The Hon. Walter E. Steele, the bespectacled former superior court judge who was a well-known figure on the Vineyard, died Jan. 21 at St. Luke's Hospital in New Bedford. He was 78.

Judge Steele, who presided over the Edgartown District Court and later the Dukes County Superior Court, earned fame in 1969 as the special prosecutor who brought charges against Sen. Edward M. Kennedy for leaving the scene of the infamous accident at the Dike Bridge.

He was born in Roxbury, the son of a civil engineer, and grew up in Jamaica Plain. He served in the United States Navy for three years as a Seabee, and was discharged in 1946. He graduated from Suffolk University Law School in 1954, and from 1955 to 1957 he worked as a research assistant to the Suffolk County district attorney. In 1957 he was appointed assistant district attorney. In 1969 he was appointed special prosecutor for Dukes County, one month before the accident on Chappaquiddick. He remained a special prosecutor and practiced criminal law until he was appointed associate justice of the District Court by Gov. Francis W. Sargent in 1974. In 1989 he was named to the superior court. He stepped down from the bench in 1990 at the mandatory retirement age of 70, but not willingly. "They fired me," he was fond of telling people.

An avid reader and an equally avid Boston Bruins fan, Judge Steele was an affable person with an understated sense of humor and an easygoing manner. He brought his own values to the bench, and was known for sometimes lecturing uncooperative defendants and chiding unkempt attorneys. He did not believe in mandatory sentencing. "There is an unwritten consensus, I guess, among judges that a certain case is worth a certain sentence. There are hard line guys who believe strongly in incarceration. But I don't have that much confidence in that," he told the Vineyard Gazette in a 1979 interview.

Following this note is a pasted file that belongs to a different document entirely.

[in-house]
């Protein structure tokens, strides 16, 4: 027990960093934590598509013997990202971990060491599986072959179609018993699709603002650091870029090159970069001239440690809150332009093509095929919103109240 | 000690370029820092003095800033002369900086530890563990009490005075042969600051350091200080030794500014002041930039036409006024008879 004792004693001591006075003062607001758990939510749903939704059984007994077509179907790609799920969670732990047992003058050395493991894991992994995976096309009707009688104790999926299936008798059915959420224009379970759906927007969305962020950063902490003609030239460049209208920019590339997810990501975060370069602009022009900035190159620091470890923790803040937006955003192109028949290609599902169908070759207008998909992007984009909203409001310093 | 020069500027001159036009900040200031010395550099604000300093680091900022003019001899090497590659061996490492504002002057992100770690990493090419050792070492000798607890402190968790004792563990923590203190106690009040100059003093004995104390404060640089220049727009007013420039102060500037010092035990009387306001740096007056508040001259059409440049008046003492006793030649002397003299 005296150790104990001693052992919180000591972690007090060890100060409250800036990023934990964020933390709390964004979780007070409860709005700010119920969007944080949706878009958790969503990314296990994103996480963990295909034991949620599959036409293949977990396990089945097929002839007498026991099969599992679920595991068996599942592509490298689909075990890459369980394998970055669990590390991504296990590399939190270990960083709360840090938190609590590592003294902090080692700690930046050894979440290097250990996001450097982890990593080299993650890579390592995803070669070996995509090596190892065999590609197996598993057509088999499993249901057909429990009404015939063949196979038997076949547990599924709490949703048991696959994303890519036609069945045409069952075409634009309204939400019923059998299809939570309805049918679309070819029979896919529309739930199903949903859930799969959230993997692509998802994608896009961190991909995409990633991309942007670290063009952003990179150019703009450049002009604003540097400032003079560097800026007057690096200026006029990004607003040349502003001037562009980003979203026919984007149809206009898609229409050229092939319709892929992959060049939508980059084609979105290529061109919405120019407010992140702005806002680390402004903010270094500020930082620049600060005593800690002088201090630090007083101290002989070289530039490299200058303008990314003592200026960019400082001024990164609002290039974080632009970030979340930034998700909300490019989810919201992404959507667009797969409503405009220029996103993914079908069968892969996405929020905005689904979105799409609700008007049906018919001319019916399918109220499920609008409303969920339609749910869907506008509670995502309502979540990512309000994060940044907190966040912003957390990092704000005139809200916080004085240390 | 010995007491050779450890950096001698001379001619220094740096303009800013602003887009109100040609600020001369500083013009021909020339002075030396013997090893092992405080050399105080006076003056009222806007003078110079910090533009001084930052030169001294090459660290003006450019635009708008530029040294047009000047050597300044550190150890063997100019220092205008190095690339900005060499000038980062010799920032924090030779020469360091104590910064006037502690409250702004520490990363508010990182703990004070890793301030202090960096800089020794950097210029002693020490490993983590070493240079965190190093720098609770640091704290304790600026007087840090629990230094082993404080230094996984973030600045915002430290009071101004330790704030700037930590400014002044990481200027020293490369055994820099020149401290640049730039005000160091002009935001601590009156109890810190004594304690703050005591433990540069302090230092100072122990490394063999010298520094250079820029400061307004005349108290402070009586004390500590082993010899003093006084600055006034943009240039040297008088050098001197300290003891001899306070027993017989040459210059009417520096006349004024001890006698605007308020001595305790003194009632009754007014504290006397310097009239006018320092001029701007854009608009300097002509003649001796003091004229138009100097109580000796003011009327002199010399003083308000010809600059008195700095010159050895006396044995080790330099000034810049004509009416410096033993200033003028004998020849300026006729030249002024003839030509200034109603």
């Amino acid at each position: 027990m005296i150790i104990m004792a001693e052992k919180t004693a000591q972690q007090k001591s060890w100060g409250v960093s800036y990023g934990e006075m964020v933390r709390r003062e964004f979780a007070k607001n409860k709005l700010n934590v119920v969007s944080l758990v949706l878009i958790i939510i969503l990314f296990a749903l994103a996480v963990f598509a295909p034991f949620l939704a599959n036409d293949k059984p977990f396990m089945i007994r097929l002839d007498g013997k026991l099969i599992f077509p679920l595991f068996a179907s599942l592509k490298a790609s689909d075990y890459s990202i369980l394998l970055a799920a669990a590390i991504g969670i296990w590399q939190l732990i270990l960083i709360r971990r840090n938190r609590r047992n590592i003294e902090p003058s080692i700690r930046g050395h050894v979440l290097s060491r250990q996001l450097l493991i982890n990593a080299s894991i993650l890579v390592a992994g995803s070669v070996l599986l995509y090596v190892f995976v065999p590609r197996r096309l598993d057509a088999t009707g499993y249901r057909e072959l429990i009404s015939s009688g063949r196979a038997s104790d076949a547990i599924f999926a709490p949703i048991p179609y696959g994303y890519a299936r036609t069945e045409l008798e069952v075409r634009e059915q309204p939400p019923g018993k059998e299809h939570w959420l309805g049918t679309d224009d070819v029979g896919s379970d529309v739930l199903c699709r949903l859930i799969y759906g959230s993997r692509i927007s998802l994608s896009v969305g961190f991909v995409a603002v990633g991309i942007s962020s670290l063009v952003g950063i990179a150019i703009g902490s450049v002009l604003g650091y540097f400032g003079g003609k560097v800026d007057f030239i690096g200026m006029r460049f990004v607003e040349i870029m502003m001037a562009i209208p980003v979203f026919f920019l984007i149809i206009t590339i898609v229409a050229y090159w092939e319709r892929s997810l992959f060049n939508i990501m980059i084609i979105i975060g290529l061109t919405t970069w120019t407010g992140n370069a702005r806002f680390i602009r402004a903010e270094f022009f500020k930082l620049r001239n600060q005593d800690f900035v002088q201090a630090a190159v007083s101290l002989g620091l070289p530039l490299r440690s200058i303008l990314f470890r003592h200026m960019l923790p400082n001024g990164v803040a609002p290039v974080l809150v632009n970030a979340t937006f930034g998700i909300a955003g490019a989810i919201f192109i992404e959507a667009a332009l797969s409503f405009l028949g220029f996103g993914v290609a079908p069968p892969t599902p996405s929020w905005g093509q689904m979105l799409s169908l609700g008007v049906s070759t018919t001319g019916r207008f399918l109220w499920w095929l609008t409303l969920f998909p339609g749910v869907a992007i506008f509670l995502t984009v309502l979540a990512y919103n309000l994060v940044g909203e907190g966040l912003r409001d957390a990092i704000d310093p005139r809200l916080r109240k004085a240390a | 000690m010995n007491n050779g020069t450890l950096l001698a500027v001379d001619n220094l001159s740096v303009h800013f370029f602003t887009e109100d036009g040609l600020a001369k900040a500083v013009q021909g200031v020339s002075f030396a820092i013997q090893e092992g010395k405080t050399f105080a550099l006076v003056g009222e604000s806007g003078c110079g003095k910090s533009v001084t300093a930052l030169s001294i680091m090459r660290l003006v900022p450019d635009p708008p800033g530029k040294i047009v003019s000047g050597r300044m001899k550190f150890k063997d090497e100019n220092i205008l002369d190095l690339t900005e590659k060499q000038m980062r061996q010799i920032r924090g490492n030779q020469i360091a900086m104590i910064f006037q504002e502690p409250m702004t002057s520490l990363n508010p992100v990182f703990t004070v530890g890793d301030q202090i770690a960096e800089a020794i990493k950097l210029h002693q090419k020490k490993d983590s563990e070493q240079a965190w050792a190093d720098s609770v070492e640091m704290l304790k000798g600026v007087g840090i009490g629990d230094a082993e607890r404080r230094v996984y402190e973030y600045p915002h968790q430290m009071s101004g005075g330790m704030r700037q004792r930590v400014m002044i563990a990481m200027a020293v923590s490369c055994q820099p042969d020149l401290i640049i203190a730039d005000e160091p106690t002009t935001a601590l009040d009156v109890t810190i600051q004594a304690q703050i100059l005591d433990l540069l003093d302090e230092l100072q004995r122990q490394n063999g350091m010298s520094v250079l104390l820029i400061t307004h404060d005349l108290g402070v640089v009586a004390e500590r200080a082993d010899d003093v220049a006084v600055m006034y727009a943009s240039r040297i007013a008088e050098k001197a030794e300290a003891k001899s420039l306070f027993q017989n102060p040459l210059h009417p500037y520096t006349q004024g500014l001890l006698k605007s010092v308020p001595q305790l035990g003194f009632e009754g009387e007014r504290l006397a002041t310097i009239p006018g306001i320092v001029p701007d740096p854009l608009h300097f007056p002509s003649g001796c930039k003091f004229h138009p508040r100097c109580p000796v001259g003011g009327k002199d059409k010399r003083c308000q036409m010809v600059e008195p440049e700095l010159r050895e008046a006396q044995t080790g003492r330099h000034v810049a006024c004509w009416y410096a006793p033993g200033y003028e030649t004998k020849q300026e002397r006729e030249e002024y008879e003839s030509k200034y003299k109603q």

"He combined a lot of things - he knew what it was to be a trial attorney and he took that with him when he went on the bench," said Dukes County Superior Court clerk Joseph E. Sollitto Jr., who first met Judge Steele in 1969.

"He probably read a novel a week. He was raconteur - he could sing songs with the best of them, he had a great wit and he was nice to everybody," Mr. Sollitto said.

"Judge Steele was a real character with a twinkle in his eye. He enjoyed being a judge and enjoyed life and had compassion for people. I always felt it was a pleasure to be in front of him," said Vineyard attorney Ronald H. Rappaport.

"A sad loss - he served the commonwealth and the county very well," said Thomas Teller, the retired longtime Edgartown District Court clerk-magistrate. Mr. Teller played a role in Mr. Steele's appointment as special prosecutor in 1969.

"He was good guy and an excellent judge - very compassionate," Mr. Teller said.

His marriage to the late Dolores Hurley ended in divorce. In 1981 he married Margaret Robinson Hufstader of Edgartown, where they lived for many years. Through Margaret he developed a love of sailing, a hobby he pursued for 15 years, and also a love of gourmet cooking. His second marriage also ended in divorce.

At the time of his death he was living in South Dartmouth with his companion Janet Stella Kotrofi.

He is survived by two sons, Walter Jr. of South Boston and Terrence of West Roxbury; a daughter, Roberta of Fort Lauderdale, Fla.; and six grandchildren.

A funeral mass was held on Wednesday at St. Theresa of Avila Church in West Roxbury. Interment was in St. Joseph's Cemetery in West Roxbury.